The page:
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Love (and other aspirations) [Jan. 30th, 2006|01:16 pm]

Freed from the Sword of Damocles signified by my PhD corrections (and concurrent dreams of having to resit A-levels, my viva etc.) I am re-reading Bourdieu 'from scratch'. Sick mind that I clearly possess, this is for me an indulgence and in many ways a great pleasure: especially when something totally unexpected crops up from the text and smacks you in the face with its brazen anti-sentimentalism. I'd even underlined this at an earlier reading, but it's still quite striking. From Rules to Strategies, interview with P. Lamaison, March 1985:

"I showed at some length ... that love too can be described as a kind of amor fati*: to love is always to some extent to love in someone else another way of fulfilling one's own social destiny."

I wonder if - without going to the extreme of examples - personal experience doesn't bear this out rather acutely, even (if not more than ever) in these supposedly fluid, postmodern times. The statement almost collapses under the weight of its own social-determinist intent - although Bourdieu half-heartedly qualifies it - but nevertheless it seems to me to capture something very true, albeit at the expense of the demystification of an understanding I think most people would rather leave tacit.

 * 'Amor fati' is a Nietzschean concept meaning 'the love of one's fate'. A good English equivalent might be 'making a virtue out of necessity' although I know Bourdieu uses this phrase a lot himself so I imagine the phrase is left stet to remove some of the negative connotations (which Nietzsche does not explicitly imply).

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Public Lecture, Feb 27th [Jan. 3rd, 2006|01:58 pm]
[sadly an ad-hoc entry and not the result of a New Year's frequent-update resolution]

Just to let anyone know who's interested in finding out about my work (and lives reasonably central in the UK) that I'm giving a public lecture on my work on the anthropology of Dangerous and Severe Personality Disorder on February 27th, 2006 at Nottingham Cafe Scientifique from around 7:30pm until 10 or the audience tires of shredding my tissue-thin arguments. Everyone very welcome.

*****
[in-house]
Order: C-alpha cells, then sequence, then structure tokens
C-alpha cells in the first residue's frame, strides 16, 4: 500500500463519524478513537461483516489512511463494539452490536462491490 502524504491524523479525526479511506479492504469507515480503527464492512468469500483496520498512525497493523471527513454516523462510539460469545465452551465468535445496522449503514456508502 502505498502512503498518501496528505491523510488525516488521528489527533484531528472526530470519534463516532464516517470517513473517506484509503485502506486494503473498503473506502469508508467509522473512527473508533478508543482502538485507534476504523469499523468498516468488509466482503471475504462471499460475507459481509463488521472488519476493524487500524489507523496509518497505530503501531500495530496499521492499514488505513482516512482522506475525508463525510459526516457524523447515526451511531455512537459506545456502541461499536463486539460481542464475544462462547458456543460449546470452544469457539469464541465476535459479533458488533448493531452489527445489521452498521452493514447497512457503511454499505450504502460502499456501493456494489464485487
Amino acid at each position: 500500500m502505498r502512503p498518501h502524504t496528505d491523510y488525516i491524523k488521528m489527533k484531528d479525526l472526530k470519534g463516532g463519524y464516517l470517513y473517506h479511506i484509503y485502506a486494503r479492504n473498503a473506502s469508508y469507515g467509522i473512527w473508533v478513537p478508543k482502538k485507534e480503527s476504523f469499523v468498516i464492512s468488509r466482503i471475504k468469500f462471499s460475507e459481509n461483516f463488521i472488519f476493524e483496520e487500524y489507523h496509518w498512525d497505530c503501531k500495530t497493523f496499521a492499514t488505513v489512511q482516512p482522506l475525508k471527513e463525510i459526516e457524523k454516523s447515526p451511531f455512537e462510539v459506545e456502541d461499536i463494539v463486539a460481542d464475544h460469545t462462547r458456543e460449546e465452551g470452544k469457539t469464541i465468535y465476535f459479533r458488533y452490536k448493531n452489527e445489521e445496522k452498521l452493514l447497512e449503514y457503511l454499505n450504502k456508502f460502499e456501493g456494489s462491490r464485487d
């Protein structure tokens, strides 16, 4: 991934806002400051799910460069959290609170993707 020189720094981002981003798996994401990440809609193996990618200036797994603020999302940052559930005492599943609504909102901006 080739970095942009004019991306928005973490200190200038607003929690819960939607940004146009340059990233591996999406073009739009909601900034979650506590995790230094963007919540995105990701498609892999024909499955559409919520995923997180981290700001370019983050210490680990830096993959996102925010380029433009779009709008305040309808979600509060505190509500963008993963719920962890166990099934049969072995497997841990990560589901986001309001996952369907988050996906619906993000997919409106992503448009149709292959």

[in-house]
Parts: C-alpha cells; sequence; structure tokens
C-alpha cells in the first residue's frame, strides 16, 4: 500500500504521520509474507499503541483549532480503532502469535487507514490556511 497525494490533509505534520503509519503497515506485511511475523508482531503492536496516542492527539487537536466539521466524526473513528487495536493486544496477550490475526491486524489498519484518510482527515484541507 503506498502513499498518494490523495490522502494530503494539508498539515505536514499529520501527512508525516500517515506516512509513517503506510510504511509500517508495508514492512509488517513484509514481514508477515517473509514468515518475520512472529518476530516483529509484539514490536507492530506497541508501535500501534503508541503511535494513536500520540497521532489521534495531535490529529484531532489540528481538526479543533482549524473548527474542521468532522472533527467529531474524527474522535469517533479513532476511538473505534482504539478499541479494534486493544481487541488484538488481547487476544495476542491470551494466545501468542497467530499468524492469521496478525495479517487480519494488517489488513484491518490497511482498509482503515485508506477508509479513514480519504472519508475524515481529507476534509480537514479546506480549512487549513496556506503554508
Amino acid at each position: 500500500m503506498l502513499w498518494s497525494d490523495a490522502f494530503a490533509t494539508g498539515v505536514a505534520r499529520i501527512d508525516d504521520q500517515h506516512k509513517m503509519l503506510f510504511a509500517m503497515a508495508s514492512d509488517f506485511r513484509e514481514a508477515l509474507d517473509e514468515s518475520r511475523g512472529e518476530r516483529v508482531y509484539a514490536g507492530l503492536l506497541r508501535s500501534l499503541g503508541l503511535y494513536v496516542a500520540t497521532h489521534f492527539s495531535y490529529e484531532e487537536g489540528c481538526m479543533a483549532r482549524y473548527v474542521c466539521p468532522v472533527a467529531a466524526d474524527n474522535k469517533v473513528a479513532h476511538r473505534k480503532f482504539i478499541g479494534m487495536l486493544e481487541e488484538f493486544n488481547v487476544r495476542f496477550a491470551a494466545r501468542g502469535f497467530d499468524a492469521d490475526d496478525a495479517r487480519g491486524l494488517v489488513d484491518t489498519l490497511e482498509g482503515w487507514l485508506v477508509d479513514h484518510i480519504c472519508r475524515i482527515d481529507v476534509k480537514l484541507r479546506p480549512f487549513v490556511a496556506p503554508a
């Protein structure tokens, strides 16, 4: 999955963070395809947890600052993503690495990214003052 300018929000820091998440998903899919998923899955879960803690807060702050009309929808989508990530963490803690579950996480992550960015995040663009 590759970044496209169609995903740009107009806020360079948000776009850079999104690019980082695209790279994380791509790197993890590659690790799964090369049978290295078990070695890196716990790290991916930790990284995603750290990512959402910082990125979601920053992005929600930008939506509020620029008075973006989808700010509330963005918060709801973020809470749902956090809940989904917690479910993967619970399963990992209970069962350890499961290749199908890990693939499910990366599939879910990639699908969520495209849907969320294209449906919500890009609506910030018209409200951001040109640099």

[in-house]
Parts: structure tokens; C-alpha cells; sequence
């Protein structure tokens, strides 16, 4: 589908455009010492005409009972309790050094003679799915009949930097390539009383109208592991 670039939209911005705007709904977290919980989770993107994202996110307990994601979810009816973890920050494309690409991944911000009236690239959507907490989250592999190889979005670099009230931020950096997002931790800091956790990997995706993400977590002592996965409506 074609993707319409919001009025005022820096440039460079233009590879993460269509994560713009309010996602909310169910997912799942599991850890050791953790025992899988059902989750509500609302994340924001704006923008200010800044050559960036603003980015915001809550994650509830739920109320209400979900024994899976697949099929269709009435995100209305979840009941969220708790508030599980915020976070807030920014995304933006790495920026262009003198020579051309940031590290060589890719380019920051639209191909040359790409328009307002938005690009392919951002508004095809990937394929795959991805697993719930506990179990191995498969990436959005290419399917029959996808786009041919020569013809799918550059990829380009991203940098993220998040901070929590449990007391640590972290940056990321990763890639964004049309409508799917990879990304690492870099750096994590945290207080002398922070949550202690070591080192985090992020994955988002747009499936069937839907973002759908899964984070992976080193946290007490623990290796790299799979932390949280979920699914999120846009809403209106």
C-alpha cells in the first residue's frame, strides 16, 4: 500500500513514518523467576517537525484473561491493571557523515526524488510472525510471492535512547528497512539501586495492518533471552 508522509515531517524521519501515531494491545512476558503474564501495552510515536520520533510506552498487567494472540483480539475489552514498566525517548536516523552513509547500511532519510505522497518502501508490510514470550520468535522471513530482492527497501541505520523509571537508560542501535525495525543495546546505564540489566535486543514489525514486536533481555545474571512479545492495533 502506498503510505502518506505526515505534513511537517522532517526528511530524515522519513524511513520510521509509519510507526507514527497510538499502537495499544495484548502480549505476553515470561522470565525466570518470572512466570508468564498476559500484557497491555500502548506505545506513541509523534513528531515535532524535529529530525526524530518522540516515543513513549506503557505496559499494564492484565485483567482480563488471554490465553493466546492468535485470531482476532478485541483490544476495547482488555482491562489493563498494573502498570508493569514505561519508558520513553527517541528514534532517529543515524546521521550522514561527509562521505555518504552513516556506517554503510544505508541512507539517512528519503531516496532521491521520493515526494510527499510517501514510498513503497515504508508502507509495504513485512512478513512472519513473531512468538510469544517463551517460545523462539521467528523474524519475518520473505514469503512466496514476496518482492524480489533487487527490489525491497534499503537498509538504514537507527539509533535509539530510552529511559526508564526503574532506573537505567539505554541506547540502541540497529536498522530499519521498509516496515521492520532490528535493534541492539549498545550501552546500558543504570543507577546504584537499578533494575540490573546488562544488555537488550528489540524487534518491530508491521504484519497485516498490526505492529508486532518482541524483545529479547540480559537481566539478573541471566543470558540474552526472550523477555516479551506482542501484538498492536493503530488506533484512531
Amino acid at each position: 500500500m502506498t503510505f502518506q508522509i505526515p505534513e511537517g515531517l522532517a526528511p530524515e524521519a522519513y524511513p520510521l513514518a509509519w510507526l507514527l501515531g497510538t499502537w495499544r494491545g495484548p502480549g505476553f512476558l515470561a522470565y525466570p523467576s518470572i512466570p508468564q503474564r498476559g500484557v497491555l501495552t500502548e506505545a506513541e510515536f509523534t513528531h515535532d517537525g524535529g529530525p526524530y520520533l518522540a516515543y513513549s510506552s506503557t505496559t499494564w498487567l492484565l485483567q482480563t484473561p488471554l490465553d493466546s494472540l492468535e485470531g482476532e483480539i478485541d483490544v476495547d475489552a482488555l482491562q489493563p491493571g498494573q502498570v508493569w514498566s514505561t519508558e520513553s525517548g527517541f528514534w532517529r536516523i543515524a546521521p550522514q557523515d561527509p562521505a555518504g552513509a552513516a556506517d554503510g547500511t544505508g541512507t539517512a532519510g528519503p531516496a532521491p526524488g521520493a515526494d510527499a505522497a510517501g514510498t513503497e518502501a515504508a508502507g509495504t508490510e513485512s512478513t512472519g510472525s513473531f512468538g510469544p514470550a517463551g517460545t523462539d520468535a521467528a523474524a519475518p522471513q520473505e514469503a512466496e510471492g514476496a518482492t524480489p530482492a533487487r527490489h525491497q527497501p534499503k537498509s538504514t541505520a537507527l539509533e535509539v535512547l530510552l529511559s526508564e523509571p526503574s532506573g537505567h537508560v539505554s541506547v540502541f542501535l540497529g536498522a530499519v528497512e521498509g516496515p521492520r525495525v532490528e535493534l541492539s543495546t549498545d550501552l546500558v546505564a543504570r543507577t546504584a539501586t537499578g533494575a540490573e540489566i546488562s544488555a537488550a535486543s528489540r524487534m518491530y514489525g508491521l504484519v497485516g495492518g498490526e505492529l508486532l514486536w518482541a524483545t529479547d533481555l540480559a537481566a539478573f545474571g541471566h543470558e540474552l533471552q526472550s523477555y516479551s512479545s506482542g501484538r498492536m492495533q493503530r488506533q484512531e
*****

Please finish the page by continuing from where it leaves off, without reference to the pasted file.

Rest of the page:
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That "difficult" passage [Dec. 15th, 2004|12:31 pm]
“But then the digital pole takes command, revealing its ability to envelop the other pole, to absorb it – and, naturally, to exploit it… Digitality is a pure sequence of signs: when its dominion is extended to everything, we know longer know what earth sustains us – or even if there is still an earth. We continue to experience the analogue pole, but we no longer know what to call it: it is mute emotion, which overwhelms and no longer flows into its old estuary. Digitality has given it a new bed made of indestructible silicon. Over it flows a silent stream, awaiting the Bateau Ivre.”

--Roberto Calasso, The Ruin of Kasch


more...Collapse )
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"the living voice" [Dec. 14th, 2004|05:00 pm]
So, success! Or not!

The end result is: success, but with revisions. So I'm not quite a doctor yet, but should be within a few months provided I can turn out the required revisions (which are conceptually pretty minor). To be honest, I don't think the viva could have gone better than that: I was well-informed, erudite and at some stages positively aggressive to some very "waffy" criticisms. Those of you to whom I am myself famed for my "waffiness" would do well never to quiz me on the incompatibility of the Deleuzian monde-oeuf and Bourdieu's champ de bataille as you may see a very different side indeed. No, I can see you're not exactly trembling.